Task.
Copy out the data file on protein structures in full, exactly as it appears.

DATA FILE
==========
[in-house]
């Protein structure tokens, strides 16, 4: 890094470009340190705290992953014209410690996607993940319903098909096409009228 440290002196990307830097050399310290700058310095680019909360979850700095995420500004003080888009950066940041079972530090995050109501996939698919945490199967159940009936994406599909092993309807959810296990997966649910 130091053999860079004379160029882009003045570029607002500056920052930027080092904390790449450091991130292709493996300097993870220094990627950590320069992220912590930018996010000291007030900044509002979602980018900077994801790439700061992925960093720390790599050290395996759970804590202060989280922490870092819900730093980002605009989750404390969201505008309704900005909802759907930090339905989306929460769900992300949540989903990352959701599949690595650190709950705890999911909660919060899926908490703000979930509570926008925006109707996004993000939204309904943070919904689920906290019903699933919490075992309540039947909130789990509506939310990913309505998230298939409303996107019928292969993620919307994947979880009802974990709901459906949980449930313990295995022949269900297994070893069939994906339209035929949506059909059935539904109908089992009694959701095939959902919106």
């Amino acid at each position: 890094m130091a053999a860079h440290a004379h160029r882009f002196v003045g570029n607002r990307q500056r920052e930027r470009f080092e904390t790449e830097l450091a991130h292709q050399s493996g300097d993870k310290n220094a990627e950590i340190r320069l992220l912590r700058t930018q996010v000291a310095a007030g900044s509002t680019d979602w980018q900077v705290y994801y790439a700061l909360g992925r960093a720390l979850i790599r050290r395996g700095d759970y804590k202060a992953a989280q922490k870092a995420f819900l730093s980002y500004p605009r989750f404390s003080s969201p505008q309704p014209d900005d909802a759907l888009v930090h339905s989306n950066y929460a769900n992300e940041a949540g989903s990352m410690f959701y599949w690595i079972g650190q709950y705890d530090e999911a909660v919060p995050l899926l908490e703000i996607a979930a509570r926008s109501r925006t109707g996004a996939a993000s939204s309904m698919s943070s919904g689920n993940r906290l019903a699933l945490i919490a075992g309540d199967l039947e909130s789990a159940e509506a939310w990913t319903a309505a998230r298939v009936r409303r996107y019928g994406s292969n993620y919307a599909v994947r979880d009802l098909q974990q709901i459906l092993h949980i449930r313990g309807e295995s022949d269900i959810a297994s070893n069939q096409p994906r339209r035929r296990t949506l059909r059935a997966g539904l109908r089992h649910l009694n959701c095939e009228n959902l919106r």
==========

[in-house]
């Protein structure tokens, strides 16, 4: 890094470009340190705290992953014209410690996607993940319903098909096409009228 440290002196990307830097050399310290700058310095680019909360979850700095995420500004003080888009950066940041079972530090995050109501996939698919945490199967159940009936994406599909092993309807959810296990997966649910 130091053999860079004379160029882009003045570029607002500056920052930027080092904390790449450091991130292709493996300097993870220094990627950590320069992220912590930018996010000291007030900044509002979602980018900077994801790439700061992925960093720390790599050290395996759970804590202060989280922490870092819900730093980002605009989750404390969201505008309704900005909802759907930090339905989306929460769900992300949540989903990352959701599949690595650190709950705890999911909660919060899926908490703000979930509570926008925006109707996004993000939204309904943070919904689920906290019903699933919490075992309540039947909130789990509506939310990913309505998230298939409303996107019928292969993620919307994947979880009802974990709901459906949980449930313990295995022949269900297994070893069939994906339209035929949506059909059935539904109908089992009694959701095939959902919106």
């Amino acid at each position: 890094m130091a053999a860079h440290a004379h160029r882009f002196v003045g570029n607002r990307q500056r920052e930027r470009f080092e904390t790449e830097l450091a991130h292709q050399s493996g300097d993870k310290n220094a990627e950590i340190r320069l992220l912590r700058t930018q996010v000291a310095a007030g900044s509002t680019d979602w980018q900077v705290y994801y790439a700061l909360g992925r960093a720390l979850i790599r050290r395996g700095d759970y804590k202060a992953a989280q922490k870092a995420f819900l730093s980002y500004p605009r989750f404390s003080s969201p505008q309704p014209d900005d909802a759907l888009v930090h339905s989306n950066y929460a769900n992300e940041a949540g989903s990352m410690f959701y599949w690595i079972g650190q709950y705890d530090e999911a909660v919060p995050l899926l908490e703000i996607a979930a509570r926008s109501r925006t109707g996004a996939a993000s939204s309904m698919s943070s919904g689920n993940r906290l019903a699933l945490i919490a075992g309540d199967l039947e909130s789990a159940e509506a939310w990913t319903a309505a998230r298939v009936r409303r996107y019928g994406s292969n993620y919307a599909v994947r979880d009802l098909q974990q709901i459906l092993h949980i449930r313990g309807e295995s022949d269900i959810a297994s070893n069939q096409p994906r339209r035929r296990t949506l059909r059935a997966g539904l109908r089992h649910l009694n959701c095939e009228n959902l919106r």